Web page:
Correcting Perspective and Keystone Distortion with Exposure X4

We have all experienced it at one time or another. You are walking around a city with your camera at your side and you unexpectedly see architecture that’s worthy of a capture. You point the camera upwards and press the shutter. That interesting building is probably going to look like it’s leaning backwards, and you’ll probably want to correct that effect.

This visual distortion is called keystoning, or perspective distortion, and it occurs when the camera lens is not perpendicular to the surface being captured, as when you are pointing your camera up at architecture.

This following photo in Turkey was taken looking up from the ground. I was near the pool and had to point upwards to include the pool area and the hotel in the background.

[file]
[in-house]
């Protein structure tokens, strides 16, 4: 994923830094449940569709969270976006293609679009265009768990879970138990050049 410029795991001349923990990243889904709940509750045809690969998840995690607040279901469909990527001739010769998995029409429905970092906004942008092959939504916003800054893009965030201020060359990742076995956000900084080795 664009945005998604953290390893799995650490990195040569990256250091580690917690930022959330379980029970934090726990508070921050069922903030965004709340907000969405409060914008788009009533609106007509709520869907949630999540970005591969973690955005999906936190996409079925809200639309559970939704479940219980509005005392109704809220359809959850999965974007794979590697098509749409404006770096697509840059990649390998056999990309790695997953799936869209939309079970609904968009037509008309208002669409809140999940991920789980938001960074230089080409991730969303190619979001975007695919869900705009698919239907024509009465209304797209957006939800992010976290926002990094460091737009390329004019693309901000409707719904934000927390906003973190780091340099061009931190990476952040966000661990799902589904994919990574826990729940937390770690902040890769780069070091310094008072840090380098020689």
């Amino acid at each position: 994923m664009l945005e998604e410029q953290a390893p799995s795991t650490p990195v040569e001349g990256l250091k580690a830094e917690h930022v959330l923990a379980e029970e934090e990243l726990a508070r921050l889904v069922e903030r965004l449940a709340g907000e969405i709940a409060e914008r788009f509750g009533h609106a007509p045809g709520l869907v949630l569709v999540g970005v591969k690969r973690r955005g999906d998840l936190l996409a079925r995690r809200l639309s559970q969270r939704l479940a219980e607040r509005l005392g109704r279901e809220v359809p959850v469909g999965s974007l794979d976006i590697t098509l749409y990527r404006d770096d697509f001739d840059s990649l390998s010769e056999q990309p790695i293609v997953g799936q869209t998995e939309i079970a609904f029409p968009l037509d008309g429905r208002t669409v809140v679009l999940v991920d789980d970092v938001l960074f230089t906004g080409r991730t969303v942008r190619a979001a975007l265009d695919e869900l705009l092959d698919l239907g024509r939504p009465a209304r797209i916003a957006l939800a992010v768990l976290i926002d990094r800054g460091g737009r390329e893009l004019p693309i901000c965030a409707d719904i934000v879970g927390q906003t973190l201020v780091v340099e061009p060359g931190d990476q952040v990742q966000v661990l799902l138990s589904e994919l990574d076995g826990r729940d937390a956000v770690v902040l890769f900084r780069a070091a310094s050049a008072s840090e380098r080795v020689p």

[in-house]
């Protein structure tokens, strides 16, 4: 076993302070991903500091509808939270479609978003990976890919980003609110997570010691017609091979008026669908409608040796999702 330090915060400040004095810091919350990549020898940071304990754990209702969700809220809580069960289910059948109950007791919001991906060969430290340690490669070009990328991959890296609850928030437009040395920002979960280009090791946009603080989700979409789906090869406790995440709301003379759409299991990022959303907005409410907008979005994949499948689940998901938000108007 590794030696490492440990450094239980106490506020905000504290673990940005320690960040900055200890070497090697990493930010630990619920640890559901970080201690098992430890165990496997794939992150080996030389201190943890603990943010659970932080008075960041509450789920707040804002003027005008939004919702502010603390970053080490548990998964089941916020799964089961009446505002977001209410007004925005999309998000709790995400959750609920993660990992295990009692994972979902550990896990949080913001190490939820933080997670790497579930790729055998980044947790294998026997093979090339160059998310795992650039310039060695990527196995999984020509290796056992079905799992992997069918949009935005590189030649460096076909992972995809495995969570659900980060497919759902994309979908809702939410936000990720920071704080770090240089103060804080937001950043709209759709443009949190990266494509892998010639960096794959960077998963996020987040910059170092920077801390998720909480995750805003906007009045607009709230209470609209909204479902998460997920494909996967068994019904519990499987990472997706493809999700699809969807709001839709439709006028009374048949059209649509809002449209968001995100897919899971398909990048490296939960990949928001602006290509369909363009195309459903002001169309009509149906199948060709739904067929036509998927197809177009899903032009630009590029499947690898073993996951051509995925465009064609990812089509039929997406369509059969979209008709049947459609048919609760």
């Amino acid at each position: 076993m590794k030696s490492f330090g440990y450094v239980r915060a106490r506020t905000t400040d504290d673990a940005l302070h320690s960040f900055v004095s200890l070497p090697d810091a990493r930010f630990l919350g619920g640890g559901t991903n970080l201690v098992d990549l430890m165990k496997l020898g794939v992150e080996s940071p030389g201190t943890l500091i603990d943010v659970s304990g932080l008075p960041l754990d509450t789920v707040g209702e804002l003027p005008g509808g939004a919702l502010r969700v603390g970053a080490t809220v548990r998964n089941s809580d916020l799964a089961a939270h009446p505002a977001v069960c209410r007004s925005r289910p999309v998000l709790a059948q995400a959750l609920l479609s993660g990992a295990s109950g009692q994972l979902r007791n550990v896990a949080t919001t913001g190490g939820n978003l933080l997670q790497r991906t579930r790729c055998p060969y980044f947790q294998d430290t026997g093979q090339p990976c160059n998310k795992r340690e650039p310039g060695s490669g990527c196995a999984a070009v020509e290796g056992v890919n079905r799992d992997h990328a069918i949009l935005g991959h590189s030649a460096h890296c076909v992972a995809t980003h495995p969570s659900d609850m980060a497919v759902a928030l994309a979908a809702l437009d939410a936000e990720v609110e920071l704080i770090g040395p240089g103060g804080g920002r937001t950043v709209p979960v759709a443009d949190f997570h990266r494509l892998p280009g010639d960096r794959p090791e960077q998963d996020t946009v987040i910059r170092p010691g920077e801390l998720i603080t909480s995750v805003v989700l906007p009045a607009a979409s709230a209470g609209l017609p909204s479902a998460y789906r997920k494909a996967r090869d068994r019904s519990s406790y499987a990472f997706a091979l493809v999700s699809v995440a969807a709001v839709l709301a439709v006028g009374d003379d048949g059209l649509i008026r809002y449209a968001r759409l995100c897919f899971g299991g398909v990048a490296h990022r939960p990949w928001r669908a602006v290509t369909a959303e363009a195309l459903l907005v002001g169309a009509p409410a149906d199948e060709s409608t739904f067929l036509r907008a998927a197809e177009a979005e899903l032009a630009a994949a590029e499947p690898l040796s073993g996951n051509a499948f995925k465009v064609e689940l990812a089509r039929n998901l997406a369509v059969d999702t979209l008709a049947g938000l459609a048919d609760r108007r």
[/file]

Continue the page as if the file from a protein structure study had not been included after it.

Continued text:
Image #1: Hotel in Turkey (Undedited)

Note that the keystoning effect can also occur when photographing the inside of a building. You want to capture as much of the architecture as possible, and while looking down you might find that the image is leaning forward, rather than backwards, as in the first example.

Image #2: Metropolitan Museum of Art (Undedited)

I should mention that there might be times when we will prefer keystoning for a certain artistic effect. But in general we want to correct it, and this article addresses how we can use Alien Skin Exposure X4 to do so.